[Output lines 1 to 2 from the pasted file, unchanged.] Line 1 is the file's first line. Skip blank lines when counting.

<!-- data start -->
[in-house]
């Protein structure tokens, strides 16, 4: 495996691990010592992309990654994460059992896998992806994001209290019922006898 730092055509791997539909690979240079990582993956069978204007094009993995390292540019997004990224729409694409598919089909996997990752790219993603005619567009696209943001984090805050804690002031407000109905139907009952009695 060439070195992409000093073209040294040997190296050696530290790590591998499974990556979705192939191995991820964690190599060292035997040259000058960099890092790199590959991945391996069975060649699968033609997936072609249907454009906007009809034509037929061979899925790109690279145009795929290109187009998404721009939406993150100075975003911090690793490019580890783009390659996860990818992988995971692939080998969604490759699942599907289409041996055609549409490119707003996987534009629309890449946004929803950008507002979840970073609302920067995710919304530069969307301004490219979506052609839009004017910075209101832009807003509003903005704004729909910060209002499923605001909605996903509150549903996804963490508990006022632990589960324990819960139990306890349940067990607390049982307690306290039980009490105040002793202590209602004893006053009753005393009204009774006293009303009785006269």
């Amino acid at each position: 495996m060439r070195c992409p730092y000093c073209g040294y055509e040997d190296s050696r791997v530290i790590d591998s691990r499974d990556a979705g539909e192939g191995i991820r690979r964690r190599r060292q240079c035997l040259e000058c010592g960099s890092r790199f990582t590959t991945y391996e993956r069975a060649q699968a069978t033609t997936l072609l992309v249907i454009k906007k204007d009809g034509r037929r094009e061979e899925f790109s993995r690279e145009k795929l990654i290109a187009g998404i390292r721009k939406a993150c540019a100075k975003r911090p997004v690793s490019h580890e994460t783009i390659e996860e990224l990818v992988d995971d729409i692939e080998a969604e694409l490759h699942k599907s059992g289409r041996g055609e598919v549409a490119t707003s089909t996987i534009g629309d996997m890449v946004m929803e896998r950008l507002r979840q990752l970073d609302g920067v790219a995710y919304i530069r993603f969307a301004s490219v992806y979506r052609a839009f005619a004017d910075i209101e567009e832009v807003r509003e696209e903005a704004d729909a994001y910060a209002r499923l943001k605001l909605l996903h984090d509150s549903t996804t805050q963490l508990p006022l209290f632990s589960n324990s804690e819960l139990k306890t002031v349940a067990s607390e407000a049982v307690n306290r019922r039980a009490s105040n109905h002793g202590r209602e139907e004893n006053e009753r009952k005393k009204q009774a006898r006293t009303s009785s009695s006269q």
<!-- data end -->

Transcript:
[in-house]
């Protein structure tokens, strides 16, 4: 495996691990010592992309990654994460059992896998992806994001209290019922006898 730092055509791997539909690979240079990582993956069978204007094009993995390292540019997004990224729409694409598919089909996997990752790219993603005619567009696209943001984090805050804690002031407000109905139907009952009695 060439070195992409000093073209040294040997190296050696530290790590591998499974990556979705192939191995991820964690190599060292035997040259000058960099890092790199590959991945391996069975060649699968033609997936072609249907454009906007009809034509037929061979899925790109690279145009795929290109187009998404721009939406993150100075975003911090690793490019580890783009390659996860990818992988995971692939080998969604490759699942599907289409041996055609549409490119707003996987534009629309890449946004929803950008507002979840970073609302920067995710919304530069969307301004490219979506052609839009004017910075209101832009807003509003903005704004729909910060209002499923605001909605996903509150549903996804963490508990006022632990589960324990819960139990306890349940067990607390049982307690306290039980009490105040002793202590209602004893006053009753005393009204009774006293009303009785006269």